Thursday, April 16, 2020

The subtlety of simple pleasures may feel strained with fate’s pudgy thumb planted so firmly upon the pause button of life, yet here we are, basking in another day in which the volume on life’s little intricacies is cranked up to 11. The world is mostly silent and waiting. But we’re making a heap of noise, as we ramp up to the unfathomable glory of celebrating:

National Rubber Eraser Day

It was a crisp April day (perhaps – I’m inventing the weather for dramatic effect) in 1770 when Edward Naine, an English optician who had patented a few trinkets, including an electrical generator, reached for some breadcrumbs to erase something he’d written. It almost sounds like a quaint Grandpa Simpson rant, but that was actually the style at the time – people used wax or crustless bread to fix pencil-forged mistakes. Naine accidentally picked up some rubber instead, and found it worked much better. He entered an invention competition with his rubber eraser and won.

Our beloved fixer of blunders, that sacred savior of mishandled math problems, that end-point of the pencil that won’t pierce the flesh, turned 250 years old yesterday. At that time, he sold his new invention for a whopping three shillings apiece. I don’t know much about how British currency works, but three shillings in 1770 is probably what a house cost. Then again, raw rubber was perishable back then. It wasn’t until Charles Goodyear came up with a way to vulcanize rubber to make it more durable (and logical) that the rubber eraser became a mass consumable.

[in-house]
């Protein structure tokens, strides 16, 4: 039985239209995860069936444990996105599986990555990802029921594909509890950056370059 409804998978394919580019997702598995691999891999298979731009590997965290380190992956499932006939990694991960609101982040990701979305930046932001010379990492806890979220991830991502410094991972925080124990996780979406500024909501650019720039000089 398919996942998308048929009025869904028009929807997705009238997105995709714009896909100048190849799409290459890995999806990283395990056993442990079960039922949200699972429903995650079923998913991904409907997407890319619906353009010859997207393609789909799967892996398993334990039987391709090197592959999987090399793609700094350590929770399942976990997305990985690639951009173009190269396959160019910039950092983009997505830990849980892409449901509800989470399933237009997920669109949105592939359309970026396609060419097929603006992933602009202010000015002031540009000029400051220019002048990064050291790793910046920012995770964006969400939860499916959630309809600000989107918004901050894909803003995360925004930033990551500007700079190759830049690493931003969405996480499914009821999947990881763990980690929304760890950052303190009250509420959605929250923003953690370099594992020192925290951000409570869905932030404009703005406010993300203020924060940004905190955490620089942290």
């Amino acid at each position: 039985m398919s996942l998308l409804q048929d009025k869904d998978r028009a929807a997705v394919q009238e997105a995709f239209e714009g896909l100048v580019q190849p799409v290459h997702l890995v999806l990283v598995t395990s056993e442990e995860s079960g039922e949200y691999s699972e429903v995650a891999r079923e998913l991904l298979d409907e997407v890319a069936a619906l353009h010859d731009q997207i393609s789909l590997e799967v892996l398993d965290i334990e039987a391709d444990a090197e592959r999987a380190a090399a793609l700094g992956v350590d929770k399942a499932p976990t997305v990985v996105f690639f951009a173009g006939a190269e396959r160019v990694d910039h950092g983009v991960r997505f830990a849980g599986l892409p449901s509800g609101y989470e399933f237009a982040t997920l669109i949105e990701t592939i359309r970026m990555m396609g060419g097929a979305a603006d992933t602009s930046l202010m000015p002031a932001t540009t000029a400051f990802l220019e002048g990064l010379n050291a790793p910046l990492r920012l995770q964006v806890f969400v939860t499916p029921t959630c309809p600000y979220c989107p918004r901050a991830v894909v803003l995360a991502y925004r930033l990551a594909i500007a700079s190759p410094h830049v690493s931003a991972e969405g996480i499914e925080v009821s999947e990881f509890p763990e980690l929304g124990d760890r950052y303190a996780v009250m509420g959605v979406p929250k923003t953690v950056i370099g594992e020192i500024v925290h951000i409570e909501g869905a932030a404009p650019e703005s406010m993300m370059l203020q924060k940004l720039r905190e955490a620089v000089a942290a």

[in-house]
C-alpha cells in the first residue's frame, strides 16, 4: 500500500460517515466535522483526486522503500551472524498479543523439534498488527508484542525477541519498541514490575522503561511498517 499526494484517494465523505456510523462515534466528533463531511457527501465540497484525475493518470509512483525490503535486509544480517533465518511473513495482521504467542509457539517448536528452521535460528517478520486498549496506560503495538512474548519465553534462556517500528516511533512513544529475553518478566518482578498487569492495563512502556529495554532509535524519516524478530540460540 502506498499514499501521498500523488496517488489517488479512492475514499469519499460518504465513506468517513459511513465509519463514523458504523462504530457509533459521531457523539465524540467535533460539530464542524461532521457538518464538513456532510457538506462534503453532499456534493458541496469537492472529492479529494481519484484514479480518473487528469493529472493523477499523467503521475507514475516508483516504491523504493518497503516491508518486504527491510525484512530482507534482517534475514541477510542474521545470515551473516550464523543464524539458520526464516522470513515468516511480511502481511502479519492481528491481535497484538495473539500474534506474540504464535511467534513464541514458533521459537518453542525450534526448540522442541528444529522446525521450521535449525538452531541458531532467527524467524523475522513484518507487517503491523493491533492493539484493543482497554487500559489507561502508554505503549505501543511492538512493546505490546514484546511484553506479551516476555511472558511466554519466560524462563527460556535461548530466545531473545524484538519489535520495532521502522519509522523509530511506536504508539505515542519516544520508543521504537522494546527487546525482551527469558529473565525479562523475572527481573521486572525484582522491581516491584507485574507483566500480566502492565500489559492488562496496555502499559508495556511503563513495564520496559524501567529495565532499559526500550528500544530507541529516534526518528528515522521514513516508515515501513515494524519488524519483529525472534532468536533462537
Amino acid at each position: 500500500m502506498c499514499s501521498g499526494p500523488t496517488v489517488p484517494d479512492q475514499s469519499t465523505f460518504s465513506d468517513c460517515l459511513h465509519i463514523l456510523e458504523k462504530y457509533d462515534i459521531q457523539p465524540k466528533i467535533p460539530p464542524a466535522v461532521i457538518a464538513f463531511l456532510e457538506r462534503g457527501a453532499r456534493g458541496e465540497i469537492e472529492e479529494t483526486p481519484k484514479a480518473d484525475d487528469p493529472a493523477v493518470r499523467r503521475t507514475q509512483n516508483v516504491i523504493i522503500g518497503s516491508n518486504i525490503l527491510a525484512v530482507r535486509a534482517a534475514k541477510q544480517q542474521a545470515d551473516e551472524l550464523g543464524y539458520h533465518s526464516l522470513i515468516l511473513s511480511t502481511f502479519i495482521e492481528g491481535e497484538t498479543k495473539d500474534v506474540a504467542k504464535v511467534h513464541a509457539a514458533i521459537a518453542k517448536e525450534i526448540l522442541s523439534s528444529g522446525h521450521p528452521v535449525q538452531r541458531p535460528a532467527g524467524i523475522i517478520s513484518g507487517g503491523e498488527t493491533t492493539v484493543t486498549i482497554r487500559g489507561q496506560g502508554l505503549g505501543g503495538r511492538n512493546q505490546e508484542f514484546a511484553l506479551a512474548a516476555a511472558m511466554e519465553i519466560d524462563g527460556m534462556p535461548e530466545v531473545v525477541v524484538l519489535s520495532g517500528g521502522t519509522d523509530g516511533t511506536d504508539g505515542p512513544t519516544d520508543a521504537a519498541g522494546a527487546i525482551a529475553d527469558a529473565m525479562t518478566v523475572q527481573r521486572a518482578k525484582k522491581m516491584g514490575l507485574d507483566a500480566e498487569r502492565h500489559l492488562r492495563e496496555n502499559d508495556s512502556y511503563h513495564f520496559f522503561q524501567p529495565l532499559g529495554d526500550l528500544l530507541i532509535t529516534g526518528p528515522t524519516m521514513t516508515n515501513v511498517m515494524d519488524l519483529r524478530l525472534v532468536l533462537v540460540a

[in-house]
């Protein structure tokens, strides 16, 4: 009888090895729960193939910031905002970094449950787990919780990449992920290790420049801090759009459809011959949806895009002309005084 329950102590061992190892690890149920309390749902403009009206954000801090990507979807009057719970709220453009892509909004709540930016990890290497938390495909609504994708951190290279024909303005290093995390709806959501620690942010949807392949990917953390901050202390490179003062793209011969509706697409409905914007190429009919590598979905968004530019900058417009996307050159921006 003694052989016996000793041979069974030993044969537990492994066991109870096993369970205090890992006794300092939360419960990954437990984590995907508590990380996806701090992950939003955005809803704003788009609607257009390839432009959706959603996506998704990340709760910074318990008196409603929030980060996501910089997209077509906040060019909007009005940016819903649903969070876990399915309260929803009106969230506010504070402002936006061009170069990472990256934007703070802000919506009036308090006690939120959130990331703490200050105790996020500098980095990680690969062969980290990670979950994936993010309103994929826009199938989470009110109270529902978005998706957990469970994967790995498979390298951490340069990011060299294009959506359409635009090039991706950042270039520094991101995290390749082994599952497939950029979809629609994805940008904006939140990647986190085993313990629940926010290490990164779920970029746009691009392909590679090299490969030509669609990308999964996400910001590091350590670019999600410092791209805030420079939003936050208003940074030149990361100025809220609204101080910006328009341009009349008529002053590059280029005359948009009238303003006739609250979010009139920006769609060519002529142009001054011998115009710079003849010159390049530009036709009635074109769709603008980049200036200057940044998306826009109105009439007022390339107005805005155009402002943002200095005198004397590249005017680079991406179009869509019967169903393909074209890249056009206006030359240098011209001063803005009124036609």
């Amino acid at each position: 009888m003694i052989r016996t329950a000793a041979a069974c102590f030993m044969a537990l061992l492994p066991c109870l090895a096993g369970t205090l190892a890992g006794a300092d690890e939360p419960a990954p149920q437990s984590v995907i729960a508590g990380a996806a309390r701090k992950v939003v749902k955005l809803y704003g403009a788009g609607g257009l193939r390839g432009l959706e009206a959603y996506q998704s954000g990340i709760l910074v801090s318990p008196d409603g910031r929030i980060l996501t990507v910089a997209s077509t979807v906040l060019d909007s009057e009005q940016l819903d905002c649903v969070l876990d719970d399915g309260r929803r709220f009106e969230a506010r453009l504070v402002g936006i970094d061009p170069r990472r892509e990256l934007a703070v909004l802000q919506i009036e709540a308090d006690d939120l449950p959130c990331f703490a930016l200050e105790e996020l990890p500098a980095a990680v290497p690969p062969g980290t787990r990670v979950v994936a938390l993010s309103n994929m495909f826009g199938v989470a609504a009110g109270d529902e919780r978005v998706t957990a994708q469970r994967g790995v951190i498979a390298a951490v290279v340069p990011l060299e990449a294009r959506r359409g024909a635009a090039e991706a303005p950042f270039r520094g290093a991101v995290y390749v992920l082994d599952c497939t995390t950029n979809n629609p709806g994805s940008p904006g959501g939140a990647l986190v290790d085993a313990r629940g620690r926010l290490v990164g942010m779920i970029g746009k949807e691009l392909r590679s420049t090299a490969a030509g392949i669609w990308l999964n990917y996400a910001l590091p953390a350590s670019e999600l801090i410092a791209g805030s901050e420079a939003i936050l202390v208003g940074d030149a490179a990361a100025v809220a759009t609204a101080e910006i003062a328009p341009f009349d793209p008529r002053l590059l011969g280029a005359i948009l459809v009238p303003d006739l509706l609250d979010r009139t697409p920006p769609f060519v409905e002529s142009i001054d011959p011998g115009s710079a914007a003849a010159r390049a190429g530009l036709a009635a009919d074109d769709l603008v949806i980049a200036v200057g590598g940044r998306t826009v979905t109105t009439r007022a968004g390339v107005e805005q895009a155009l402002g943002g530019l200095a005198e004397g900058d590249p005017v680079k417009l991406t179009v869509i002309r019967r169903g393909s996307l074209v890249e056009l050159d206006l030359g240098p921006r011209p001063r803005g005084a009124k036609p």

As a kid – and I have to go back to my childhood because, unlike Jodie, I don’t use pencils very often anymore – every so often I’d run into one of those erasers that left nothing but charcoal streaks on the page. Apparently they are either making them with more care now, or Jodie simply buys quality erasers. She assures me it’s the latter. We each wrote a few words then erased them, because what else do you do to celebrate Rubber Eraser Day?

National Glazed Spiral Ham Day

If I told you that the idea for the spiral-cut ham came in a dream, would you believe me to be romanticizing what should be a practical and logical method for slicing pork? Alas, it was unheard of prior to the 1930s. You’d buy a ham, bake it, and have to slice it multiple times to get sandwich meat, like some kind of schnook. Then along came a nighttime sojourn into the land of fantastical imagination within the brain of Detroit ham salesman Harry J. Hoenselaar.

Harry, whose family still owns and operates the Honey Baked Ham Company, was the true ham genius of the 20th century. Forget George Hormel – he crammed ham and chemicals into a can in 1926 and that’s just groovy, but the spiral cut was a porcine revolution. Cook the ham, take it out, cut once straight down the bone and you’ve got yourself a bunch of sandwich meat, or juicy plate slices ready to go. Harry built his prototype out of a washing machine motor, a tire iron, a tie pin and a knife. Harry was Thomas Edison and MacGyver. For ham, anyway (though I’m sure MacGyver did something with ham at some point).